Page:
“Although the PDC found most of the Freedom Foundation’s sweeping complaint against us to be without merit, the investigation found some instances where we made cash and in-kind contributions to our own PACs that were reported on one form as incoming, but not on another form as outgoing. As soon as this was brought to our attention, we filed revised reports and have taken steps to make sure it doesn’t happen again. This was an administrative oversight, not an attempt to withhold information because it was reported on one form but not the other.”




► In the News Tribune — Auburn Medical Center doctors working to unionize physicians — Washington State will have its first union for private physicians if doctors at MultiCare Auburn Medical Center vote this month to join the Union of American Physicians and Dentists.

► In today’s Spokesman-Review — Spokane police, firefighters helping kids with autism get comfortable around first responders — The program helps firefighters and police learn about children on the autism spectrum and help children develop positive relationships with first responders.




trump-doofus► MUST-READ in today’s NY Times — Why Donald Trump should not be president (editorial) — Donald Trump’s views are matters of dangerous impulse and cynical pandering rather than thoughtful politics. Yet he has attracted throngs of Americans who ascribe higher purpose to him than he has demonstrated in a freewheeling campaign marked by bursts of false and outrageous allegations, personal insults, xenophobic nationalism, unapologetic sexism and positions that shift according to his audience and his whims.

► In the Washington Post — It’s beyond debate that Donald Trump is unfit to be president (editorial) — Monday night’s clash, and two additional debates to follow, will add drama to the election, and a bit more data to the massive pile of it already available to voters. In a fundamental sense, however, there is nothing much at stake, or shouldn’t be, because there is not much more to learn: Mr. Trump has amply demonstrated his unworthiness to occupy the Oval Office. It’s beyond his capacity in the upcoming 90-minute question-and-answer sessions to reverse or even substantially modify that conclusion.

► From Politico — The 37 fatal gaffes that didn’t kill Donald Trump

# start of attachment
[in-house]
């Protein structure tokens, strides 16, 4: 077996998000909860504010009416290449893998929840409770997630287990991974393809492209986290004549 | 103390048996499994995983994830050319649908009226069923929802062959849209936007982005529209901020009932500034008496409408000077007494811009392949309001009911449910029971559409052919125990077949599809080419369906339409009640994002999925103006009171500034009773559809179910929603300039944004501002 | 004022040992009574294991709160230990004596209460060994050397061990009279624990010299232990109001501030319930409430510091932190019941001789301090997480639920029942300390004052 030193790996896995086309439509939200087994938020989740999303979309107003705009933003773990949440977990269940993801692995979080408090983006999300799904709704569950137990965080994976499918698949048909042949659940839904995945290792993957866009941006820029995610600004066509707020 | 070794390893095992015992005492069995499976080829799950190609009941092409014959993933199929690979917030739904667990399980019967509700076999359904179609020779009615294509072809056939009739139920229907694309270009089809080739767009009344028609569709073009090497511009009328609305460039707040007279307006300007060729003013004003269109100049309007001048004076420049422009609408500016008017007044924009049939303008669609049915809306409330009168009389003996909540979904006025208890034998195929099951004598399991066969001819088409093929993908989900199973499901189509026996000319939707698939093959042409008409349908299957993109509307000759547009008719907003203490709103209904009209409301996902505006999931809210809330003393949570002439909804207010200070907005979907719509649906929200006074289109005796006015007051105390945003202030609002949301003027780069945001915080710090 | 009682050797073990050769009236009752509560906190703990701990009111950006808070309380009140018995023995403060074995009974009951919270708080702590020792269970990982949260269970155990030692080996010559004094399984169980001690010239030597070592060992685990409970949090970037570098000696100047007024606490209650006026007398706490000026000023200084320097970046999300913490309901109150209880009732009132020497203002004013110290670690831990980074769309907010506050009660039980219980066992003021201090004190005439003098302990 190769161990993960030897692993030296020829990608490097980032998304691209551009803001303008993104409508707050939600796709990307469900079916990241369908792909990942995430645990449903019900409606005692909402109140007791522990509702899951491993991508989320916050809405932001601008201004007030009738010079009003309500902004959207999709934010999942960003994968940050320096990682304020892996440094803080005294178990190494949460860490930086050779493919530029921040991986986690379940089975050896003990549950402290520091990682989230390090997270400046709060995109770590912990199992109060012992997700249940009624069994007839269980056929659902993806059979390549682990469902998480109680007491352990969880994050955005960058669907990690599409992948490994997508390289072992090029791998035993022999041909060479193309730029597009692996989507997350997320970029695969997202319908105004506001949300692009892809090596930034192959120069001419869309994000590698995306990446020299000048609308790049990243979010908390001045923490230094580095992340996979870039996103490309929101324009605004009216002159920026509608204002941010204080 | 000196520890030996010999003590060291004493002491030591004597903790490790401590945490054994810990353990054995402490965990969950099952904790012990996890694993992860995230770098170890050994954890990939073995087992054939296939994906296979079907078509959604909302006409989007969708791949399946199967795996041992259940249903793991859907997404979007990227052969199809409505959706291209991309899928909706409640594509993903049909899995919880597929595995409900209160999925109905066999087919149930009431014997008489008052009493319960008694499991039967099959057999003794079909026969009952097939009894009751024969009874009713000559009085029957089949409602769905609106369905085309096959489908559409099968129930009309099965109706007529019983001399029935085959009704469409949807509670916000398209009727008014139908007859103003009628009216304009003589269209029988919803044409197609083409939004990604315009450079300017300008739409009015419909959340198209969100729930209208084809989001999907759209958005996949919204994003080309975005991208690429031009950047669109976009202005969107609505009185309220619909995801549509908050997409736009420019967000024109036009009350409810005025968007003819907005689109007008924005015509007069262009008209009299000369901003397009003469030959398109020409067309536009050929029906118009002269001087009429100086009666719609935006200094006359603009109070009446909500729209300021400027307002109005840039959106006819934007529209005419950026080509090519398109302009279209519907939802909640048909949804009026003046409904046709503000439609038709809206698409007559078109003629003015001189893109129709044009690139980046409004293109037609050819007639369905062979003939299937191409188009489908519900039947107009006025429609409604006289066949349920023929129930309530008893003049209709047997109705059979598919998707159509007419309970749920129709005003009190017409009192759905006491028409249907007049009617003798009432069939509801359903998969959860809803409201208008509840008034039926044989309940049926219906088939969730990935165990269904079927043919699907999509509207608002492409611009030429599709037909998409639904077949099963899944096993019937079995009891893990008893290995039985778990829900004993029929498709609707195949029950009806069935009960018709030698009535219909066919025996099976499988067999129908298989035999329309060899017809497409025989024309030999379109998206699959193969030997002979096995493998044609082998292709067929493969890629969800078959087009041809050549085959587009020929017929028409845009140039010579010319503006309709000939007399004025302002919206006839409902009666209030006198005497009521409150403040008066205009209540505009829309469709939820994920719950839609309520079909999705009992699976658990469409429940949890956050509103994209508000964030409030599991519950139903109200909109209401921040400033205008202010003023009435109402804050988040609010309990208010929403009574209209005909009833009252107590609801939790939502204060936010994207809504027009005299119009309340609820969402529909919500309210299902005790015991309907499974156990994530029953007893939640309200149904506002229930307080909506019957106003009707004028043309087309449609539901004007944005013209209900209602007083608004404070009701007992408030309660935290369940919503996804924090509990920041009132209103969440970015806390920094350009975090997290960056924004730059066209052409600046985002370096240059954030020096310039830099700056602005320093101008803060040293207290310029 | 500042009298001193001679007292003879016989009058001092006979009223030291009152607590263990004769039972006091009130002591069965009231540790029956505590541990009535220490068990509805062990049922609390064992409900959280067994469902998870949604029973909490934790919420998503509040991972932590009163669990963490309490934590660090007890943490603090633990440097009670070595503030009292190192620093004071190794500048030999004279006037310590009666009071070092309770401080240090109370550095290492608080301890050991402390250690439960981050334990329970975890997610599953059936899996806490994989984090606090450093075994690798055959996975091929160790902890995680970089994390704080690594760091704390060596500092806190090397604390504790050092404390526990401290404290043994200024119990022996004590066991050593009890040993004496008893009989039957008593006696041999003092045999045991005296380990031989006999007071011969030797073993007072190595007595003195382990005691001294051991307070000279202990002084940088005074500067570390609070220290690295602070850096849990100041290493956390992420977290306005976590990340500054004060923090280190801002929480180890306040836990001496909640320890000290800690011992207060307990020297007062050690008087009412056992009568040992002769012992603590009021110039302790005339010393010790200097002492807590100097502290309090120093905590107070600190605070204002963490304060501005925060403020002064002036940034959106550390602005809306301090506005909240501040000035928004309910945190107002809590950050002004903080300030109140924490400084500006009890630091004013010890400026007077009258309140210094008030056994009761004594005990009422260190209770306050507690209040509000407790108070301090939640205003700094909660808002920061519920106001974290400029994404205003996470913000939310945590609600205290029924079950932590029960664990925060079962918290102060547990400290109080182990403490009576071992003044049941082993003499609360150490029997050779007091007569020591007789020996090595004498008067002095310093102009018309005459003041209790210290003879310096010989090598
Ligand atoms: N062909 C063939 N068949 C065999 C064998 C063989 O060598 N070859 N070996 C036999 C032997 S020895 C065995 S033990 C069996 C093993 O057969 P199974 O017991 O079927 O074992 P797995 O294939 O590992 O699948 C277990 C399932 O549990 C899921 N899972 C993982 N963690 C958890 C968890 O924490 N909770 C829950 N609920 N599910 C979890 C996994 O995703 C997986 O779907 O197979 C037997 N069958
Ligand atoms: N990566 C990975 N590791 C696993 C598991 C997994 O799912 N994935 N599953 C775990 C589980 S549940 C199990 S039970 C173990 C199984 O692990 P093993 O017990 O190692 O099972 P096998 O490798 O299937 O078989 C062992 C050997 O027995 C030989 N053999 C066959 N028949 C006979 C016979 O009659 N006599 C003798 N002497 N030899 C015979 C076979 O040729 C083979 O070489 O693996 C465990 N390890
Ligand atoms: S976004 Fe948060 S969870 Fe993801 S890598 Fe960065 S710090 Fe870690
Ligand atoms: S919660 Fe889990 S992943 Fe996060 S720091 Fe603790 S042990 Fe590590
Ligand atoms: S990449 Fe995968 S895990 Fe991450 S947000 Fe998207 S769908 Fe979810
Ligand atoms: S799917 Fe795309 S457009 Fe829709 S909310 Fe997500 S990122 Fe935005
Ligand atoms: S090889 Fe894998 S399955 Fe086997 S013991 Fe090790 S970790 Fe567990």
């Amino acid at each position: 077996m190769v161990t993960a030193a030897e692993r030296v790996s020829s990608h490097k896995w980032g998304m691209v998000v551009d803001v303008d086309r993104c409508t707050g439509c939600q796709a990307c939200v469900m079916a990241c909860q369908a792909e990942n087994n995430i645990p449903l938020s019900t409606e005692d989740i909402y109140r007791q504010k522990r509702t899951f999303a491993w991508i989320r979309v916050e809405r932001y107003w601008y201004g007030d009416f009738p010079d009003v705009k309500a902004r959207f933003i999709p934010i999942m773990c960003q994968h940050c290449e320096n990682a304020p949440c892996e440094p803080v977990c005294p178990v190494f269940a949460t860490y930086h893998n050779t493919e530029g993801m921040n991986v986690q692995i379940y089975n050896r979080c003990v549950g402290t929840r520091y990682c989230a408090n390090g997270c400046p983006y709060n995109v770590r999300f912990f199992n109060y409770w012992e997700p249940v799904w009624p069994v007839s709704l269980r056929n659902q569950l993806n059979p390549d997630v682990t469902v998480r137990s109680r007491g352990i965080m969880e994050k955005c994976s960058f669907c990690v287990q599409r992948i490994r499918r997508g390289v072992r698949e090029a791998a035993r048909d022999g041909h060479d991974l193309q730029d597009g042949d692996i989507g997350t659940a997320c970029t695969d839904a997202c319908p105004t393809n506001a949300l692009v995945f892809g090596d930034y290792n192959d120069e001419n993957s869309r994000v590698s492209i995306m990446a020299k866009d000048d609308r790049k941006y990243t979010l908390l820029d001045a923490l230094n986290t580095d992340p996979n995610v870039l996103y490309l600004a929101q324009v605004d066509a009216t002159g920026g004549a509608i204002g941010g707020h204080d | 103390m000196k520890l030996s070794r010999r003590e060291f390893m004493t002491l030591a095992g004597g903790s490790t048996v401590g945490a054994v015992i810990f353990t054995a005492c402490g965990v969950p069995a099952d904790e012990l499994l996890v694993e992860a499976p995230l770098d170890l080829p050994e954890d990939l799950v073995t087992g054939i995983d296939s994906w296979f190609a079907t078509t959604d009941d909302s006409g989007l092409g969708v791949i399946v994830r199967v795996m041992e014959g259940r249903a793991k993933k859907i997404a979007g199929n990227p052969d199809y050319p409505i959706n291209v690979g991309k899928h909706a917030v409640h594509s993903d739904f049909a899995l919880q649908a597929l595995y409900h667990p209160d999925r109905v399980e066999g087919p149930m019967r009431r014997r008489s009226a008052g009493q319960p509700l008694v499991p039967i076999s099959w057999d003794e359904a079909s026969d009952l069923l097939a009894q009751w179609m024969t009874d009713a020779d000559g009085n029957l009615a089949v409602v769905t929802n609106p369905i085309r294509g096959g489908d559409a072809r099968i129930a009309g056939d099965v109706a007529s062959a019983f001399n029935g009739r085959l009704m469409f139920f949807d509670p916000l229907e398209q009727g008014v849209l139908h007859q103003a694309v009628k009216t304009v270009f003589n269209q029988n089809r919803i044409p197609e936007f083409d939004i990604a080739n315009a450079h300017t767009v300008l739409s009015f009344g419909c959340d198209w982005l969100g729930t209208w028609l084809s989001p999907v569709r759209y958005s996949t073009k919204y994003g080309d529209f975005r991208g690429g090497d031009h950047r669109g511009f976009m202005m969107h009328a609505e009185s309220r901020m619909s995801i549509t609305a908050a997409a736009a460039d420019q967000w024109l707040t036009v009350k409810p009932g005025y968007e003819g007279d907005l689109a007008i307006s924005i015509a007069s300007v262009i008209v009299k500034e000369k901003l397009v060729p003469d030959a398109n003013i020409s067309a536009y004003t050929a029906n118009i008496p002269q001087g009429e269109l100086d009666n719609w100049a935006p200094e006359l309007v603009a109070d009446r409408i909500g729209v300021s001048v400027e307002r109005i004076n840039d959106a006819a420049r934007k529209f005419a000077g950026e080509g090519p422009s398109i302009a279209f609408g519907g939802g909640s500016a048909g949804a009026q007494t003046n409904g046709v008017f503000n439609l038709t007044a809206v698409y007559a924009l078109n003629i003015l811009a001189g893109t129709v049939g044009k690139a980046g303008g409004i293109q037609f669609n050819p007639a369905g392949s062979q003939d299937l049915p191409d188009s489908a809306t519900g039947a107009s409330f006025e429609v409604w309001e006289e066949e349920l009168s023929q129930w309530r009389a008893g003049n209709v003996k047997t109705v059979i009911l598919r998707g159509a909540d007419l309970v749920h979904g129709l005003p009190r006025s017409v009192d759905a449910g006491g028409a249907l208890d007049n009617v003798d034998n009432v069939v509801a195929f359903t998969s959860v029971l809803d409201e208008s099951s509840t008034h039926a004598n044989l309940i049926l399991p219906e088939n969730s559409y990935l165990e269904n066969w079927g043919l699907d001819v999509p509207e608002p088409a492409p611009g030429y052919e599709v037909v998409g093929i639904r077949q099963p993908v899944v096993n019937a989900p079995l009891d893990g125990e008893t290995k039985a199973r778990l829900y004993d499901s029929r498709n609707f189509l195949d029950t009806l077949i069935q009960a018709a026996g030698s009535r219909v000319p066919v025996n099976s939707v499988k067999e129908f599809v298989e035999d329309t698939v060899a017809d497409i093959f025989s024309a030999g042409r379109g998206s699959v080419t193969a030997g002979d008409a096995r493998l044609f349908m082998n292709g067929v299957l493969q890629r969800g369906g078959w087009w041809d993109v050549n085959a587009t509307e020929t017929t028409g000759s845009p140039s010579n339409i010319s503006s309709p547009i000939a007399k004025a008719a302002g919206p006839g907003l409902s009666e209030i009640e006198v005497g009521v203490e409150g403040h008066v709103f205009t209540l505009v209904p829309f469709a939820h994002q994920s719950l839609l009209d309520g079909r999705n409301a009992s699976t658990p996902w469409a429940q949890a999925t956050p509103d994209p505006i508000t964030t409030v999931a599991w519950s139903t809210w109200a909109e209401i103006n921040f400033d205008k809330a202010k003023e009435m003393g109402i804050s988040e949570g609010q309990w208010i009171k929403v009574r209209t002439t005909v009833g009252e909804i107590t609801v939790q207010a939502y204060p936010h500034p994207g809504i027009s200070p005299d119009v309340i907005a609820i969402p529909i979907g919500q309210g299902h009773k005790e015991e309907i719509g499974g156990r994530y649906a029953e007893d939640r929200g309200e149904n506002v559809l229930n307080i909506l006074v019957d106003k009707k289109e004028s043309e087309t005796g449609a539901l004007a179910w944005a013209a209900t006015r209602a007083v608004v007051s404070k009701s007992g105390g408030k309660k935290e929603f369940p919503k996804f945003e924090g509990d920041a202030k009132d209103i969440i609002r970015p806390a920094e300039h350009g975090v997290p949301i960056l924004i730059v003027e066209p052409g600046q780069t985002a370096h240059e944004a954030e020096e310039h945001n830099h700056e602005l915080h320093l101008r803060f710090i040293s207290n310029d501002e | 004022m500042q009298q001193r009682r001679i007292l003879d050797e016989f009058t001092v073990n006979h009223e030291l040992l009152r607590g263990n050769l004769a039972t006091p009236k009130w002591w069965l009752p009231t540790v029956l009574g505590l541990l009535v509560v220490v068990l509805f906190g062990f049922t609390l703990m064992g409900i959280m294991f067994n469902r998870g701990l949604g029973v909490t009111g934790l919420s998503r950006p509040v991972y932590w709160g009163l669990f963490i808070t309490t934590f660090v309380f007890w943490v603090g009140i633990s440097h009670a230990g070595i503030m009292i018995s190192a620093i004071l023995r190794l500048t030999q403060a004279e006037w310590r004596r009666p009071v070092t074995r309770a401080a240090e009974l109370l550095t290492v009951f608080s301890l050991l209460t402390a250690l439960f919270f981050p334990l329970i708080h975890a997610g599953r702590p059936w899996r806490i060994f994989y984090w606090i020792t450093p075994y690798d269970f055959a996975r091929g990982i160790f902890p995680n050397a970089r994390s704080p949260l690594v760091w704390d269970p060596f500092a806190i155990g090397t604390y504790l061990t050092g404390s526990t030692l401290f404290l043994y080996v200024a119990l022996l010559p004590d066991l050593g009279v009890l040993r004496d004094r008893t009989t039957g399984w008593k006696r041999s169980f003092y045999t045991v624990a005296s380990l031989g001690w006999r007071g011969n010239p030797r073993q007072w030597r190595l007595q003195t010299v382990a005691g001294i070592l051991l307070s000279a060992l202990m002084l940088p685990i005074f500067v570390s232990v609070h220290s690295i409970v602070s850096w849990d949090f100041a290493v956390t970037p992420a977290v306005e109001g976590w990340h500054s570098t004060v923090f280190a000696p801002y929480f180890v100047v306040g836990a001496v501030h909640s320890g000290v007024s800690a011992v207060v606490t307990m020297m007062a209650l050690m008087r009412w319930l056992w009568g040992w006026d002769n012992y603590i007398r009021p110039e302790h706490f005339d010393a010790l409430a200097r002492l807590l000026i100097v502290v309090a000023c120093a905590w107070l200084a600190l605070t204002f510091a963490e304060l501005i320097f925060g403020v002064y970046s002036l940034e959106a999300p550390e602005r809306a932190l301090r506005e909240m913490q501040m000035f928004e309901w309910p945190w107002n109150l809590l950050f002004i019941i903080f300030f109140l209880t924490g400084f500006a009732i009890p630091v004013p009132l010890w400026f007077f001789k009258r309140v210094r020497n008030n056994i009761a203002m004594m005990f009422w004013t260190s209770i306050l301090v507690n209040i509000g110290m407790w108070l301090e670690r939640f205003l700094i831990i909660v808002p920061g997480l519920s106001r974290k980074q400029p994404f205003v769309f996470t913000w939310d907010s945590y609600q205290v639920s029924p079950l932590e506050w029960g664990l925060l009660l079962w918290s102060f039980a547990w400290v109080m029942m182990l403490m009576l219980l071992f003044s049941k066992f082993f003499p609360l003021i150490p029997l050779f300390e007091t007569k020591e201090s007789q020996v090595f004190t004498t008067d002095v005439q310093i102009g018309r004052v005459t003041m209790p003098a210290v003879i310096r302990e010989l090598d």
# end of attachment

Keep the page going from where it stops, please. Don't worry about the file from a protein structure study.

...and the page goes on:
clinton-hillary► In today’s NY Times — Progressive family values (by Paul Kurgman) — So anyone who complains that there aren’t big new ideas in this campaign simply isn’t paying attention. One candidate, at least, has ideas that would make a big, positive difference to millions of American families.

► Last Week Tonight — John Oliver on the Campaign of Scandals “This campaign has been dominated by scandals, but it is dangerous to think there is an equal number on both sides. You can be irritated by some of Hillary’s. That is understandable. But you should then be f—ing outraged by Trump’s.”




homeland-security-shutdown-ahead► In today’s NY Times — Congress meets, with 5 days to avoid shutdown over funding — Many Senate Democrats — and some Republicans — have said they intend to oppose a short-term funding bill proposed by Senator Mitch McConnell, the Kentucky Republican and majority leader, setting the stage for a legislative scramble to avoid a government shutdown. Among other things, Democrats are objecting that the legislation provides no money to deal with water contamination in Flint, Mich., located in a state with two Democratic senators, while it includes funds that could go for flood relief in Louisiana, which is represented by two Republicans. A test vote is set for Tuesday, and a rejection of the McConnell plan could make it difficult to find a new compromise in time to avert a shutdown.




► In today’s NY Times — Millions in U.S. climb out of poverty, at long last — Some 3.5 million Americans who were able to raise their chins above the poverty line last year, according to census data released this month. More than seven years after the recession ended, employers are finally being compelled to reach deeper into the pools of untapped labor, creating more jobs, especially among retailers, restaurants and hotels, and paying higher wages to attract workers and meet new minimum wage requirements.


The Stand posts links to Washington state and national news of interest every weekday morning by 10 a.m.

CHECK OUT THE UNION DIFFERENCE in Washington: higher wages, affordable health and dental care, job and retirement security.

FIND OUT HOW TO JOIN TOGETHER with your co-workers to negotiate for better wages, benefits, and a voice at work. Or go ahead and contact a union organizer today!